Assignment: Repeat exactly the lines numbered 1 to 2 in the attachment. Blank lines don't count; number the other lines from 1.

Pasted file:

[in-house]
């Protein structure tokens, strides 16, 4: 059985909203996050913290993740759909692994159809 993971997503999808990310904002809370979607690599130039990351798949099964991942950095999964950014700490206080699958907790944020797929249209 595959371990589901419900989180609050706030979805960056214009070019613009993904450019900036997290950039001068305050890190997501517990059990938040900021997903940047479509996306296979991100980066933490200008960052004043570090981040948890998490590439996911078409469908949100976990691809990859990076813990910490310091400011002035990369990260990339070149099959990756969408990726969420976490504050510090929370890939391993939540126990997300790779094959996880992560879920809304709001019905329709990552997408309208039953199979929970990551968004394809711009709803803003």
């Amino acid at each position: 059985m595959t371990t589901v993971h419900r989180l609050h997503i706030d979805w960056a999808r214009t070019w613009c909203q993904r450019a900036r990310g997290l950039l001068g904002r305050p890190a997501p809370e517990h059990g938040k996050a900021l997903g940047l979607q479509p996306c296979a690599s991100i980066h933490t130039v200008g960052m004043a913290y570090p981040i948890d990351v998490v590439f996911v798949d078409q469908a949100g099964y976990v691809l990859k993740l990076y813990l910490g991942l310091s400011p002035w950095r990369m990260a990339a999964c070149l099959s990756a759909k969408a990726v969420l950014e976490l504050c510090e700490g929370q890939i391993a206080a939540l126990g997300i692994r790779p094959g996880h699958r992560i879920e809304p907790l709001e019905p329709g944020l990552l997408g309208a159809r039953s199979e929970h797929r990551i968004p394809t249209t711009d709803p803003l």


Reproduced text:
[in-house]
């Protein structure tokens, strides 16, 4: 059985909203996050913290993740759909692994159809 993971997503999808990310904002809370979607690599130039990351798949099964991942950095999964950014700490206080699958907790944020797929249209 595959371990589901419900989180609050706030979805960056214009070019613009993904450019900036997290950039001068305050890190997501517990059990938040900021997903940047479509996306296979991100980066933490200008960052004043570090981040948890998490590439996911078409469908949100976990691809990859990076813990910490310091400011002035990369990260990339070149099959990756969408990726969420976490504050510090929370890939391993939540126990997300790779094959996880992560879920809304709001019905329709990552997408309208039953199979929970990551968004394809711009709803803003």